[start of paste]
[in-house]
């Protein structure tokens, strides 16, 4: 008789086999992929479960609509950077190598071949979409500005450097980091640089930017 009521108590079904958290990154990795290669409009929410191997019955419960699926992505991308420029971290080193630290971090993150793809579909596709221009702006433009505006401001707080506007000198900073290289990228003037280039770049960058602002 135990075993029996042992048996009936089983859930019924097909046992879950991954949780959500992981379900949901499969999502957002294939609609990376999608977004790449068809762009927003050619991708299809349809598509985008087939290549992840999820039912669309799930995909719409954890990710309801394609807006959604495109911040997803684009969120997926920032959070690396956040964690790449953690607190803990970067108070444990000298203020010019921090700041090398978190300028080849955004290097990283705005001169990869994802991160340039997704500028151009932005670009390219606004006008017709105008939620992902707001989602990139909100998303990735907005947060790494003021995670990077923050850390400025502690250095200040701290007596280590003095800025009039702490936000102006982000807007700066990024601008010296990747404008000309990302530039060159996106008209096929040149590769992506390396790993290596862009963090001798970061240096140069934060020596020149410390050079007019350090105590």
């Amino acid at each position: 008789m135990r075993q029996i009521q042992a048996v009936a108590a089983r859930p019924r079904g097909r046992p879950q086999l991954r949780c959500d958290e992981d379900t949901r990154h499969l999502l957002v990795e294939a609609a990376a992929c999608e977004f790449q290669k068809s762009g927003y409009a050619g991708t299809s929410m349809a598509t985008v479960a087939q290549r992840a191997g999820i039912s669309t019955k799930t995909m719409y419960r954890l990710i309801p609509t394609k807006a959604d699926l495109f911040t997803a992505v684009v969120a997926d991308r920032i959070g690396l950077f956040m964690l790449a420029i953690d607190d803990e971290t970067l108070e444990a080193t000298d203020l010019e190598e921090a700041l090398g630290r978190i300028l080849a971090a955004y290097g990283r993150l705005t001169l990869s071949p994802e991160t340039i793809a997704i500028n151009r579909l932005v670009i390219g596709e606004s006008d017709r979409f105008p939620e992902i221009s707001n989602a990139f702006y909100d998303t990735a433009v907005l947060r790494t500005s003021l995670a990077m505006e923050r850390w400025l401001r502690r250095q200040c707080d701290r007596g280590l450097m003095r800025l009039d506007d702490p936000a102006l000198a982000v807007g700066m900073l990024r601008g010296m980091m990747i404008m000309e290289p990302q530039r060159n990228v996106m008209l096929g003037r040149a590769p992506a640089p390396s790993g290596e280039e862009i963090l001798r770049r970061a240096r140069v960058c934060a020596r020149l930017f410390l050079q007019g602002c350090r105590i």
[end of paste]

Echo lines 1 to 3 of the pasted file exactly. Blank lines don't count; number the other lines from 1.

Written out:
[in-house]
């Protein structure tokens, strides 16, 4: 008789086999992929479960609509950077190598071949979409500005450097980091640089930017 009521108590079904958290990154990795290669409009929410191997019955419960699926992505991308420029971290080193630290971090993150793809579909596709221009702006433009505006401001707080506007000198900073290289990228003037280039770049960058602002 135990075993029996042992048996009936089983859930019924097909046992879950991954949780959500992981379900949901499969999502957002294939609609990376999608977004790449068809762009927003050619991708299809349809598509985008087939290549992840999820039912669309799930995909719409954890990710309801394609807006959604495109911040997803684009969120997926920032959070690396956040964690790449953690607190803990970067108070444990000298203020010019921090700041090398978190300028080849955004290097990283705005001169990869994802991160340039997704500028151009932005670009390219606004006008017709105008939620992902707001989602990139909100998303990735907005947060790494003021995670990077923050850390400025502690250095200040701290007596280590003095800025009039702490936000102006982000807007700066990024601008010296990747404008000309990302530039060159996106008209096929040149590769992506390396790993290596862009963090001798970061240096140069934060020596020149410390050079007019350090105590």
């Amino acid at each position: 008789m135990r075993q029996i009521q042992a048996v009936a108590a089983r859930p019924r079904g097909r046992p879950q086999l991954r949780c959500d958290e992981d379900t949901r990154h499969l999502l957002v990795e294939a609609a990376a992929c999608e977004f790449q290669k068809s762009g927003y409009a050619g991708t299809s929410m349809a598509t985008v479960a087939q290549r992840a191997g999820i039912s669309t019955k799930t995909m719409y419960r954890l990710i309801p609509t394609k807006a959604d699926l495109f911040t997803a992505v684009v969120a997926d991308r920032i959070g690396l950077f956040m964690l790449a420029i953690d607190d803990e971290t970067l108070e444990a080193t000298d203020l010019e190598e921090a700041l090398g630290r978190i300028l080849a971090a955004y290097g990283r993150l705005t001169l990869s071949p994802e991160t340039i793809a997704i500028n151009r579909l932005v670009i390219g596709e606004s006008d017709r979409f105008p939620e992902i221009s707001n989602a990139f702006y909100d998303t990735a433009v907005l947060r790494t500005s003021l995670a990077m505006e923050r850390w400025l401001r502690r250095q200040c707080d701290r007596g280590l450097m003095r800025l009039d506007d702490p936000a102006l000198a982000v807007g700066m900073l990024r601008g010296m980091m990747i404008m000309e290289p990302q530039r060159n990228v996106m008209l096929g003037r040149a590769p992506a640089p390396s790993g290596e280039e862009i963090l001798r770049r970061a240096r140069v960058c934060a020596r020149l930017f410390l050079q007019g602002c350090r105590i």